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26 Possible Causes for Cholelithiasis, Edema, Physiological Neonatal Jaundice

  • Obesity

    Edema Edema (American English), oedema or œdema (British English), formerly known as dropsy or hydropsy, is the increase of interstitial fluid in any organ — swelling.[empoweryourhealth.org] […] tolerance, acanthosis nigricans, hepatic steatosis, premature puberty, hypogonadism and polycystic ovary syndrome, obstructive sleep disorder, orthopedic complications, cholelithiasis[ncbi.nlm.nih.gov] […] effects of infection and, in one case, neonatal death.[doi.org]

  • Liver Cirrhosis

    RESULTS: Villous edema was observed in 131 patients (36%), and severe lesions were found in 71 (20%).[ncbi.nlm.nih.gov] […] history of alcohol excess, neonatal jaundice, hypertension, or hypercholesterolemia.[atsjournals.org] After therapy, CE findings among the 24 cases were as follows: villous edema (19 cases); erythema (17 cases); angioectasia (16 cases); erosions (12 cases); and EVs (9 cases[ncbi.nlm.nih.gov]

  • Cardiac Cirrhosis

    Edema Edema typically occurs in the lower extremities and dependent regions, which may progress to anasarca in cases of advanced and untreated heart failure.[emedicine.medscape.com] Postcholecystectomy syndrome Bile duct / other biliary tree Cholangitis ( PSC, Ascending ) · Cholestasis / Mirizzi's syndrome · Biliary fistula · Haemobilia · Gallstones / Cholelithiasis[wikidoc.org] Physiological neonatal jaundice (we will see this in another chapter). Enzyme deficiencies. E.g. Glucose 6 phosphate dehydrogenase deficiency. Impaired liver function.[mediktor.com]

  • Hereditary Spherocytosis

    An infected fetus can have severe anemia, congestive heart failure, generalized edema (fetal hydrops) and even death.[ncbi.nlm.nih.gov] This is a report of an 11 years old male diagnosed case of hereditary spherocytosis who presented with jaundice, splenomegaly and cholelithiasis.[ncbi.nlm.nih.gov] Applicable To Neonatal physiological jaundice (intense)(prolonged) NOS spherocytosis D58.0 (congenital) Spherocytosis (congenital) (familial) (hereditary) D58.0 hemoglobin[icd10data.com]

  • Indian Childhood Cirrhosis

    Affected individuals can experience fatigue, weakness, loss of appetite, weight loss, nausea, swelling (edema), enlarged blood vessels, and yellowing of the skin and whites[icdlist.com] […] vascular occlusion resulting in tissue ischemia and acute and chronic organ dysfunction; complications include anemia, jaundice, predisposition to aplastic crisis, sepsis, cholelithiasis[animals-partner.blogspot.com] It typically presents with transient neonatal jaundice, in a child who is otherwise healthy, and progresses to biliary cirrhosis and portal hypertension.[ncbi.nlm.nih.gov]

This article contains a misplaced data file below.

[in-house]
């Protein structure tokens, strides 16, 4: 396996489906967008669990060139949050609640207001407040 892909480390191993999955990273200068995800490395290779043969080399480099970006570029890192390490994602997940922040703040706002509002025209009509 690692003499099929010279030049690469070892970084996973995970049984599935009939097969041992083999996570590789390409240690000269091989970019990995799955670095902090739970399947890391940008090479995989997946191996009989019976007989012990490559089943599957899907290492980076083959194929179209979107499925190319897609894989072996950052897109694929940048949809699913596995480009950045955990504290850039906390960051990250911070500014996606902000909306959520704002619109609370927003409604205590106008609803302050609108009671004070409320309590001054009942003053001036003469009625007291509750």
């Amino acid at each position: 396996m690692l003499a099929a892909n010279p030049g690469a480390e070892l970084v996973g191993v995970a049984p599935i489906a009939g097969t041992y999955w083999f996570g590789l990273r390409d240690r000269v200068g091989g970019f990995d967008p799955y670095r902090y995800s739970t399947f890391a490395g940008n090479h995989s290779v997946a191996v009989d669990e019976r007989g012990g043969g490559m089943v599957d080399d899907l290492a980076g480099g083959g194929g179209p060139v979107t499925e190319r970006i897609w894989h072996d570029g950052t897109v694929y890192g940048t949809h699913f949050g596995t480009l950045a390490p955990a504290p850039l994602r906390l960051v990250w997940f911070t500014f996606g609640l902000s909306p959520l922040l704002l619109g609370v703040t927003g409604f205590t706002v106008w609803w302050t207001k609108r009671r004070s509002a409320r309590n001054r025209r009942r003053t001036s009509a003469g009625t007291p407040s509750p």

• Extrahepatic Cholestasis

    […] obliteration of major hepatic duct lumina or common bile duct Microscopic (histologic) description Early: Obstructive changes with ductular proliferation, variable portal edema[pathologyoutlines.com] Instead, the increased surface density of the mitochondrial cristae, which has also been previously reported in patients with uncomplicated cholelithiasis, appears as an early[ncbi.nlm.nih.gov] Whereas physiologic jaundice constitutes a common finding in neonates, a few cases present with cholestatic jaundice owing to various pathologic conditions, including extrahepatic[ncbi.nlm.nih.gov]

  • Transient Familial Neonatal Hyperbilirubinemia

    EYES Marked lid edema often results in eversion of the upper lid when force is applied to open the eye. Examination should be postponed until the edema resolves.[aafp.org] A Greek study of 198 adult patients with cholelithiasis, along with 152 controls, also found evidence of an association between Gilbert syndrome and the development of cholelithiasis[emedicine.medscape.com] Preferred Name Fetal and neonatal jaundice, NOS Synonyms Physiologic jaundice in newborn, NOS ID altLabel Physiologic jaundice in newborn, NOS Neonatal jaundice, NOS Foetal[purl.bioontology.org]

  • Pneumatosis Vaginalis

    Coronal (A) and sagi obstructed bowel with mesenteric edema (arrows).[docsity.com] Children with hemoglobinopathies or hemolytic diseases are at great risk for cholelithiasis.[elearning.sumdu.edu.ua] Crigler-Najjar syndrome B. jaundice due to parenteral nutrition C. neonatal hepatitis D. physiologic jaundice E. pyloric stenosis 27- Early hospital discharge is defined as[prep4usmle.com]

  • Jaundice

    Bilirubin enters the tissue fluids and is absorbed more readily at sites of inflammation and edema (abnormal accumulation of fluids in the tissues).[britannica.com] Clonorchis sinensis, the pathogen, is the major parasitic trigger contributing to cholangitis, cholelithiasis, and even cholangiocarcinoma.[ncbi.nlm.nih.gov] This is called “physiologic” or normal neonatal jaundice. Most infants have this pattern so no testing is needed.[patients.gi.org]

  • Neonatal Hepatitis

    Clinical signs occur as early as 48 hours after birth and are characterized by the association of severe hepatocellular failure with hyperbilirubinemia, signs of hemorrhage, edema[orpha.net] Extrahepatic etiologies are extrahepatic biliary atresia choledochal cyst, bile duct stenosis, spontaneous perforation of the bile duct cholelithiasis, inspissated bile/mucus[youtube.com] Infants with this condition are usually jaundiced. Jaundice that is caused by neonatal hepatitis is not the same as physiologic neonatal jaundice.[en.wikipedia.org]

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